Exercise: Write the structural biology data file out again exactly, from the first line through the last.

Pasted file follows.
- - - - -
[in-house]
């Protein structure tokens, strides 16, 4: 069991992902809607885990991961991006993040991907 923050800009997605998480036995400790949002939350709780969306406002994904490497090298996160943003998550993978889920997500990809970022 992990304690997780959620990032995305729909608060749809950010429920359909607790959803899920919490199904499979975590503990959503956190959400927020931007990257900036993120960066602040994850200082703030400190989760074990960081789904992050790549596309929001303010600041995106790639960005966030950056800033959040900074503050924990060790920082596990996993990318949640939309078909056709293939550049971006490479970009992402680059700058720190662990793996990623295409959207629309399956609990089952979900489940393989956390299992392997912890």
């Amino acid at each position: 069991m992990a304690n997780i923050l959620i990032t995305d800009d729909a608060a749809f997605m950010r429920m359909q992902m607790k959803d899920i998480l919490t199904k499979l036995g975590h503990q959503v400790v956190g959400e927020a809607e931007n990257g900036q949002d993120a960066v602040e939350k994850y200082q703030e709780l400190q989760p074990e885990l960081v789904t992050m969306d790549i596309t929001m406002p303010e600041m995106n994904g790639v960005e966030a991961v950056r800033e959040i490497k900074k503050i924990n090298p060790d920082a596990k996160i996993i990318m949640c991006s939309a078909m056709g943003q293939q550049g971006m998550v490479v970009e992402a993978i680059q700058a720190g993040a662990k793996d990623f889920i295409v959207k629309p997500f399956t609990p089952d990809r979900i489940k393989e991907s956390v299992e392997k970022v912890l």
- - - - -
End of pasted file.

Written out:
[in-house]
């Protein structure tokens, strides 16, 4: 069991992902809607885990991961991006993040991907 923050800009997605998480036995400790949002939350709780969306406002994904490497090298996160943003998550993978889920997500990809970022 992990304690997780959620990032995305729909608060749809950010429920359909607790959803899920919490199904499979975590503990959503956190959400927020931007990257900036993120960066602040994850200082703030400190989760074990960081789904992050790549596309929001303010600041995106790639960005966030950056800033959040900074503050924990060790920082596990996993990318949640939309078909056709293939550049971006490479970009992402680059700058720190662990793996990623295409959207629309399956609990089952979900489940393989956390299992392997912890």
């Amino acid at each position: 069991m992990a304690n997780i923050l959620i990032t995305d800009d729909a608060a749809f997605m950010r429920m359909q992902m607790k959803d899920i998480l919490t199904k499979l036995g975590h503990q959503v400790v956190g959400e927020a809607e931007n990257g900036q949002d993120a960066v602040e939350k994850y200082q703030e709780l400190q989760p074990e885990l960081v789904t992050m969306d790549i596309t929001m406002p303010e600041m995106n994904g790639v960005e966030a991961v950056r800033e959040i490497k900074k503050i924990n090298p060790d920082a596990k996160i996993i990318m949640c991006s939309a078909m056709g943003q293939q550049g971006m998550v490479v970009e992402a993978i680059q700058a720190g993040a662990k793996d990623f889920i295409v959207k629309p997500f399956t609990p089952d990809r979900i489940k393989e991907s956390v299992e392997k970022v912890l």